gee-dub

Random Tip #16 - Jointing Stock longer than your Jointer

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I always sight the edge first, and take off anything like a crooked end, or belly, first.  If only 2 feet of a 10 foot board has an end that needs dealing with first. I swing the guard aside enough to drop the board in a little ways before it touches the cutters, and run that end.  Sight and repeat until you get something straight enough to start with, to work with.

Regardless of how crooked the board is, it might not make a complete pass until the last one or two.

I always sight every piece before it touches the infeed table, and plan a strategy how it will be dealt with.   That may sound like it takes time, but I don't have to look at it long.  Without a strategy, it will take longer, and you might end up wasting more of the board than you need to.

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Great tip! The only tip I can offer is never joint anything longer than you have to. I layout my parts and cut the rough boards down before jointing/planing. When I do have to plane something long I do it very similar to the way you layout above.

What work stand is that on the infeed side? Looks pretty handy.

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Tom brings up a great tip on a technique that can save you making a taper out of your rectangle:

"If only 2 feet of a 10 foot board has an end that needs dealing with first. I swing the guard aside enough to drop the board in a little ways before it touches the cutters, and run that end."

I do this even with shorter material that has an arc in it.

pkinneb points out an error that a lot of beginners make.  They are so focused on jointing something that they joint the whole board and then cut parts out of it.  The smaller the material the less impact the deviations have during milling.  Breaking down a board into over sized blanks will save you effort and wasted material.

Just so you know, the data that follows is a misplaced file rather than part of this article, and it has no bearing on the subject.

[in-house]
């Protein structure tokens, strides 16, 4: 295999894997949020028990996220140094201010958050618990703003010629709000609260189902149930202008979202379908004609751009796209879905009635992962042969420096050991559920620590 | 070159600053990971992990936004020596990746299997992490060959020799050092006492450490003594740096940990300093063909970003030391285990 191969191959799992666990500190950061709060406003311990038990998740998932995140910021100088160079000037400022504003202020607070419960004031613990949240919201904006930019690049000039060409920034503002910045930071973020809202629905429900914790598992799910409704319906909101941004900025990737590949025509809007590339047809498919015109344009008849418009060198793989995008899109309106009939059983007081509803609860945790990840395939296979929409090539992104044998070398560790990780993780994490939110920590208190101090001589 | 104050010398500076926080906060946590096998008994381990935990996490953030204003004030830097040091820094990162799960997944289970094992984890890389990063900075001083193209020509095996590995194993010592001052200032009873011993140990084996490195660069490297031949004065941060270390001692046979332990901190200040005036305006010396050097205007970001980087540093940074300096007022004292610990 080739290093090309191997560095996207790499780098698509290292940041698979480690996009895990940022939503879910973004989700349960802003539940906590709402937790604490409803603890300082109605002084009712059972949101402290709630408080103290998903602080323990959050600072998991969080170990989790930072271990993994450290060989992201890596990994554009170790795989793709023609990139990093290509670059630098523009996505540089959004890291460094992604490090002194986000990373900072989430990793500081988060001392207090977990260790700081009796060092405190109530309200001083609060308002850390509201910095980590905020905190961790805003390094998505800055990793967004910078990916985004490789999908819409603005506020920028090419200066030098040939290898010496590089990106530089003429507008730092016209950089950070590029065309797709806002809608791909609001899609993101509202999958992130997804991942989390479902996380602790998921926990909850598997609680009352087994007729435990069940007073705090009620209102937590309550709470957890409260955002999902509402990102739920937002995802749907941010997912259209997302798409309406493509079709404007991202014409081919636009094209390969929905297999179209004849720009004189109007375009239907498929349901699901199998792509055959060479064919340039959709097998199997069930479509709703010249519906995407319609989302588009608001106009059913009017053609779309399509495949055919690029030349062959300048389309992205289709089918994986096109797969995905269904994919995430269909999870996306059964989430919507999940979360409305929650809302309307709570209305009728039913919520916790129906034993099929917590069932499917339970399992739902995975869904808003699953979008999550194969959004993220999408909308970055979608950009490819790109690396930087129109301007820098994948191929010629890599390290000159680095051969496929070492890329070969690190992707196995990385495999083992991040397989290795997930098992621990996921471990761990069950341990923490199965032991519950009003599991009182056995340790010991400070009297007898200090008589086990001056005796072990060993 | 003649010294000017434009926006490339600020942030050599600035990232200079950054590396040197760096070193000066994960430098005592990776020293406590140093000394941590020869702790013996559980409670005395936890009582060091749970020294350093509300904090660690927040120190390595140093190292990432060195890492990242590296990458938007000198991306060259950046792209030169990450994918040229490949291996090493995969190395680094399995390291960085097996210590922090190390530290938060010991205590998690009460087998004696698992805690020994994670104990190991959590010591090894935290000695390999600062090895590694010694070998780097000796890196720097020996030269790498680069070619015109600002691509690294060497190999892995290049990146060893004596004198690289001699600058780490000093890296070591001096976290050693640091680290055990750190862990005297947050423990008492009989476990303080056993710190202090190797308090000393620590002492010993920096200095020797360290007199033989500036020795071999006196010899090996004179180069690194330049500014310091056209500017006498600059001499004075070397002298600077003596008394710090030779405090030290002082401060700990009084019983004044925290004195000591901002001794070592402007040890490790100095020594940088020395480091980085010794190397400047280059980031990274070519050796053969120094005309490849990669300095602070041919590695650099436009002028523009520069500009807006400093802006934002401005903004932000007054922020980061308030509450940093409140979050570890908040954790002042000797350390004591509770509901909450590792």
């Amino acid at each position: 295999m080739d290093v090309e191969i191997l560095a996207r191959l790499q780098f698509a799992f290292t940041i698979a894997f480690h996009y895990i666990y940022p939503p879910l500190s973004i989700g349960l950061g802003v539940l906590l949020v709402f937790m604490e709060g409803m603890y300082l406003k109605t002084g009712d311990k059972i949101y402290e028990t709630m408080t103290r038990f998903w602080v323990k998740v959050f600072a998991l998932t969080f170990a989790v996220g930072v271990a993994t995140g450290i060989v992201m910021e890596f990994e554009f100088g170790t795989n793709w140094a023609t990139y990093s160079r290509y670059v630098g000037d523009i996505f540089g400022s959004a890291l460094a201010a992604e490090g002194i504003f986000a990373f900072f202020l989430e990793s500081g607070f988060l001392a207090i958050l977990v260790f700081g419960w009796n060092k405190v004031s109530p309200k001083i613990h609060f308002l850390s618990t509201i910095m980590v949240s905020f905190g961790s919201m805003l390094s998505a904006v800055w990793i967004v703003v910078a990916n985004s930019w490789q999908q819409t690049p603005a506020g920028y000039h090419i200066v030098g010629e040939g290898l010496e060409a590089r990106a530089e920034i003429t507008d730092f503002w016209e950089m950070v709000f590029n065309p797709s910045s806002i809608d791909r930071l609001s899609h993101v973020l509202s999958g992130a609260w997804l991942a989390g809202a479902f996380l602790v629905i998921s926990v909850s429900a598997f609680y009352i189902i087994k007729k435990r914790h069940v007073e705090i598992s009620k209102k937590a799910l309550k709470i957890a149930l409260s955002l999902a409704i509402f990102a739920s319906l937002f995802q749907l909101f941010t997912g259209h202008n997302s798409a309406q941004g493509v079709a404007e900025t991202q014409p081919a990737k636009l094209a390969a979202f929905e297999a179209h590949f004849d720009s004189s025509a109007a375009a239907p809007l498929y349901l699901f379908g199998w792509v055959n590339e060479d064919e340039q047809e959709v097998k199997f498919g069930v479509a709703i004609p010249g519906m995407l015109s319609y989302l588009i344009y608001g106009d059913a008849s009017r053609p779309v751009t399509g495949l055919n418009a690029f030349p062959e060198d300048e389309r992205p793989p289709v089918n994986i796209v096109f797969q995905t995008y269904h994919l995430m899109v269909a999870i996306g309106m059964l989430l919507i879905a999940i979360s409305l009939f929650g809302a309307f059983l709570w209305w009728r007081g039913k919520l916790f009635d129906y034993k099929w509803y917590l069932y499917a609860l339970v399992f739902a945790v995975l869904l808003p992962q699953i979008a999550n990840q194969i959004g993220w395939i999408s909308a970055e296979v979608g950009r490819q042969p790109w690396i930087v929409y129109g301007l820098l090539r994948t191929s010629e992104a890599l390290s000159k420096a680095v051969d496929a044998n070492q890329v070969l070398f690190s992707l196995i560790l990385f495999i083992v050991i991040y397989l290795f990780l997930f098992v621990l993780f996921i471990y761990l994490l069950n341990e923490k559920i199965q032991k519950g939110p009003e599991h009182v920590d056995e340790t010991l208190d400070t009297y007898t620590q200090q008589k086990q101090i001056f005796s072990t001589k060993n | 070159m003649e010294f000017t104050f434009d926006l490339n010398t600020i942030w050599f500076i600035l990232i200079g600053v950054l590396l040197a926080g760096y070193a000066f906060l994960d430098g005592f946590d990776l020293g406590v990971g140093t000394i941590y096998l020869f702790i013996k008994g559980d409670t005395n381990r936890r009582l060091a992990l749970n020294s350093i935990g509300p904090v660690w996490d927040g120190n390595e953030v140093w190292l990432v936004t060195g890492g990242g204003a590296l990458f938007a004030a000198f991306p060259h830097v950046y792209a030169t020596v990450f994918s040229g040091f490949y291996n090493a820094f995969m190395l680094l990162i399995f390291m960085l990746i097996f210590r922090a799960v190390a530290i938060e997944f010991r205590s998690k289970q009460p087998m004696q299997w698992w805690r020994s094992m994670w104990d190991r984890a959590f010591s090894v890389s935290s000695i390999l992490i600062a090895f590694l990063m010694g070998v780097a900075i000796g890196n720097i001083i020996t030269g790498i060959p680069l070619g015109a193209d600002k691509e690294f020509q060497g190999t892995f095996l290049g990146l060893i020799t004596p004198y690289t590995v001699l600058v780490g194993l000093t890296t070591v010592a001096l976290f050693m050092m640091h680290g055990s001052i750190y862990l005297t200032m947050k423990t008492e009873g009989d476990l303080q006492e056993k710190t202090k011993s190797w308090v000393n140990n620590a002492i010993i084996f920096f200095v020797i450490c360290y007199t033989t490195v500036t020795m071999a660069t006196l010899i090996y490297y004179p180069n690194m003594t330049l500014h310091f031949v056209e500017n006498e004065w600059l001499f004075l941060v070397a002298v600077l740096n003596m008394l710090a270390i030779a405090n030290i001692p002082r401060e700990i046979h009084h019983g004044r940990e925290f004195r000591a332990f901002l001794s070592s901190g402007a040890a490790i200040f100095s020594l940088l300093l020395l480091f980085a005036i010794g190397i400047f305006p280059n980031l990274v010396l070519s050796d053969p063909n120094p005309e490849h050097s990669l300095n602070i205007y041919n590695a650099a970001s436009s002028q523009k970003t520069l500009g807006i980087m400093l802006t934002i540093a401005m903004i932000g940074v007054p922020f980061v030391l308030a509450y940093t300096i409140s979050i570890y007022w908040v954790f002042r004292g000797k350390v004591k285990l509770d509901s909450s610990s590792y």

*** Caution *** there is a limit to this.  You do not want to try to mill blanks that are dangerously small.  If I have four 6" parts to cut out of a blank I will mill a 25" piece of material and then cut my 6" pieces out of it.

 

57 minutes ago, pkinneb said:

What work stand is that on the infeed side? Looks pretty handy.

That is a Jawstand (cousin of the Jawhorse) with a doo-hicky clamped in its jaws that I use for material support.  Its just a small torsion box rail with a shaped hardwood cap.

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I've noticed at times where taking to thin or light of a cut has worked against me. I often bump the cut depth to 1/16" to 1/8" when dealing with gnarly wood that i know I'll have to take off that much or more.

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On 6/18/2018 at 2:02 PM, pkinneb said:

Great tip! The only tip I can offer is never joint anything longer than you have to. I layout my parts and cut the rough boards down before jointing/planing. When I do have to plane something long I do it very similar to the way you layout above.

What work stand is that on the infeed side? Looks pretty handy.

The key here is sequencing of your steps.

Imagine a scenario, you've got a 6.5 foot board and you want to get two, 3 foot pieces out of it. 

If you cut it in half, into 3 foot, 3 inch pieces, before any milling, and you then proceed to joint it, that will go fine, but then you get into planing, and low and behold, you get snipe that is perhaps 4 inches into one end of each of the 3 foot 3 inch boards. Which means you can only get a 2 foot 11 inch piece that is free of the snipe. 

If instead you can manage to joint and plane the full length piece, you can leave the single 4 inch bit of snipe on the scrap end, and still get your two finished 3 foot lengths, free of snipe. 

Of course you can always find ways to deal with snipe, it is just an illustration.